BWW Review: MY FAIR LADY In Time For Ascot At The Belmont
When the Duchess of Cambridge arrived for the first day of the Royal Ascot this year in her pale blue dress and hat, my first thought was that she looked as if she'd come straight out of the "Ascot Gavotte" scene in Lerner and Lowe's MY FAIR LADY. The comparison was easy to make, because a new production was on stage at The Belmont Theatre in York, For those who hear the show title and think "on no, it's high school musical time again," rest assured - nothing could be further from the truth. Rene Staub's production at The Belmont is no school project, but a fully realized version of the show that's only the slightest step away from professional.
It's normal to begin by praising the Eliza Doolittle of the show, and we'll do that right now: Lily Gorski is beautiful and couldn't hit an off note if she tried, and she's funny to boot; her "Just You Wait" is a thing of riotous humor, and her "Show Me" to Vinny Beck's cheerfully besotted Freddy couldn't ring out more perfectly.
So it's saying something that Belmont veteran Jeff Gilbert breezily proves that this is Henry Higgins' world; we all just live in it. While I admit that he didn't come to my mind first as the Higgins the Belmont might cast, he immediately proved that he owns this production as well as the character, while never stealing a scene. Rex Harrison's patter style of delivery isn't natural for most musical performers, and the songs were written specifically for Harrison to handle them, but Gilbert sounds natural there, just as he does when he berates his long-suffering mother (Mona Krevsky) or wagering against his friend Colonel Pickering (Thomas DiMaggio),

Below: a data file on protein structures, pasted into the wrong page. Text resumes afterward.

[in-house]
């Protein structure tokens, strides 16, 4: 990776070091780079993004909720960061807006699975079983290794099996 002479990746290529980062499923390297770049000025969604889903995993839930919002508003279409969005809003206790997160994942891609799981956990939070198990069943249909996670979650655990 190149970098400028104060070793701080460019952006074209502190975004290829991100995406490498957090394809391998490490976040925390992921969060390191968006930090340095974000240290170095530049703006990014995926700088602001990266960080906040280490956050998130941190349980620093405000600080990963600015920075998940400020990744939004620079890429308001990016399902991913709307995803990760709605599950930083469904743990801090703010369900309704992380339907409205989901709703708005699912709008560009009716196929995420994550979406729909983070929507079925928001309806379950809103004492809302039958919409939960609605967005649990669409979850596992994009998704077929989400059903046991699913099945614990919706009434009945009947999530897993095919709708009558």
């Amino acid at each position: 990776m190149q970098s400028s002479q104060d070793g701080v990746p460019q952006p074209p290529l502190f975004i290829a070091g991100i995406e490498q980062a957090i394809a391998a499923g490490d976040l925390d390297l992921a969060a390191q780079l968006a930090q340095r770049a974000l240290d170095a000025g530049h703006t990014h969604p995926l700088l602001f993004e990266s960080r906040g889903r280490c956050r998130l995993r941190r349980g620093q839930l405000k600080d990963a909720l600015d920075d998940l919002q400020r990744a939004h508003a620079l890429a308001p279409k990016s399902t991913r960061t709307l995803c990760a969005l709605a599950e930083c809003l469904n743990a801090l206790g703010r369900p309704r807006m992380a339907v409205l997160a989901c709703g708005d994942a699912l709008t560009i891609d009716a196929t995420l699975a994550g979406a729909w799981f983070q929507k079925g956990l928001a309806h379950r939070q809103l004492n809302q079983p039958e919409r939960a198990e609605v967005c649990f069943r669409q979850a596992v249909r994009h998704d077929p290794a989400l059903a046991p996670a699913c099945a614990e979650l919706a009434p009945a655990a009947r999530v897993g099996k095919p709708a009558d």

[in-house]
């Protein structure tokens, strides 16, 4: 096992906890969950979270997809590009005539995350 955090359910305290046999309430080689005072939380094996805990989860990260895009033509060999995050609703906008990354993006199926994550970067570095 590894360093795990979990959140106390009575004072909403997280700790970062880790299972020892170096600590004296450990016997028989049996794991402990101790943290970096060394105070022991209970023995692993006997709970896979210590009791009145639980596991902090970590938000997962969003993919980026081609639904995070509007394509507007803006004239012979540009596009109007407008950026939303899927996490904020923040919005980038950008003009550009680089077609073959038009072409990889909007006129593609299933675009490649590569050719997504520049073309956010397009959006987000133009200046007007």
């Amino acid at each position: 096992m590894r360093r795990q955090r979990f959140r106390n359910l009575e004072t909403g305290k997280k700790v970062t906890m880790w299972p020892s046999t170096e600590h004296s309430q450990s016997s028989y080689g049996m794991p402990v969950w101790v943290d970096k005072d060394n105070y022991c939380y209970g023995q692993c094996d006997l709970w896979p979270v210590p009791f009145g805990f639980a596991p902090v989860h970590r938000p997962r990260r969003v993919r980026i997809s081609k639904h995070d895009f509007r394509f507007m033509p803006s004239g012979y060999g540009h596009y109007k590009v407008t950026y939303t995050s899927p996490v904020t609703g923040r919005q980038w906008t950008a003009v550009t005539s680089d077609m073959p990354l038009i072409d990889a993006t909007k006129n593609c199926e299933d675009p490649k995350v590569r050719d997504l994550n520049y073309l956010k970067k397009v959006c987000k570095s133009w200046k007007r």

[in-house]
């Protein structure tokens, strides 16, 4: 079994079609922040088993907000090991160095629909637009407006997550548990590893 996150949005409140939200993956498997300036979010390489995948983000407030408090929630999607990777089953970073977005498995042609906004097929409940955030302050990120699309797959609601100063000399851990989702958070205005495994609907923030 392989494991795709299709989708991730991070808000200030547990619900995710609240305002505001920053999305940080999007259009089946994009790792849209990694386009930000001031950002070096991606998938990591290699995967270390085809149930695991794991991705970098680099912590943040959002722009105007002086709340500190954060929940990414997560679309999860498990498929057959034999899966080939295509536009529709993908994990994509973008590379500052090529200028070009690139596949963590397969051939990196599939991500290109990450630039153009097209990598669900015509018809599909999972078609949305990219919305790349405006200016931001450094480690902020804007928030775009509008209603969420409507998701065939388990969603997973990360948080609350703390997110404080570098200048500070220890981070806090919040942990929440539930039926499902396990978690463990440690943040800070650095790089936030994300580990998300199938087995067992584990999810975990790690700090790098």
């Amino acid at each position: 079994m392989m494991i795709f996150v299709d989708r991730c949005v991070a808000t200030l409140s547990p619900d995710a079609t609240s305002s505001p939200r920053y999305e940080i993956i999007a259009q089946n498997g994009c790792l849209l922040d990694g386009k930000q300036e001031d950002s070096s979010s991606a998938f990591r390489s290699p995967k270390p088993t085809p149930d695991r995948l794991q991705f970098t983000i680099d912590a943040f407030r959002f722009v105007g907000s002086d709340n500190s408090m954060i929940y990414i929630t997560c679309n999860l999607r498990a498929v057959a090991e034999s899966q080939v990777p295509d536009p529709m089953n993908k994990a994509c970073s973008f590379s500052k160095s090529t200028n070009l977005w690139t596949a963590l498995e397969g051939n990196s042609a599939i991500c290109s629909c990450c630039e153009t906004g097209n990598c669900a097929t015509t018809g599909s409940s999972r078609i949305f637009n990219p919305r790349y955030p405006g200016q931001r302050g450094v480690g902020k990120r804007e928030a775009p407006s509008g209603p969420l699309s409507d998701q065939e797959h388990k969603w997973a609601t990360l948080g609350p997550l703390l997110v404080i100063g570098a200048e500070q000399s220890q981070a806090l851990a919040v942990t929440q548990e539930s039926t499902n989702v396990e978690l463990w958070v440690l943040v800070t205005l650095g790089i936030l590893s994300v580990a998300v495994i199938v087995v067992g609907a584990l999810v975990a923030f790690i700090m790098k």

It would be unfair to pass over the finest character piece in the Lerner and Lowe arsenal: Drew Derreth couldn't be a more amusing Alfred P. Doolittle, Eliza's worthless and lackadaisical father. His "With a Little Bit of Luck" is positively transformative; not only is he the comic relief, but it proves that the show can't do without Doolittle's amoral and nearly criminal truths to balance the uplifting academic morals of Higgins and Pickering, Derreth is clear that Doolittle is the show's messy and embarrassing id that balances Higgins' enormous ego.
Aside from an excellent cast and magnificent costuming for the Ascot opening day scene, there's a set to be reckoned with; Joel Persing's creation of Higgins' drawing room and study would love you to wrap it up and move it as an addition to your house, and the second you see it, you know it must come home with you. Its library stairs and balconies are marvelously constructed, making Persing the go-to set carpenter if ever this area finally gets permission to put on THE SHOW THAT GOES WRONG or for the next time that NOISES OFF happens in the area.
This production of MY FAIR LADY is in main part the production that most other productions want to be. It's musically lush, delightfully cast, and visually exciting. Staub knows his way around a large show, and he's put that knowledge to excellent use here. In a go big or go home world, this production goes that one step bigger than everyone else, and it works neatly. This is the last production of the season for the Belmont, so catch it before the summer break starts.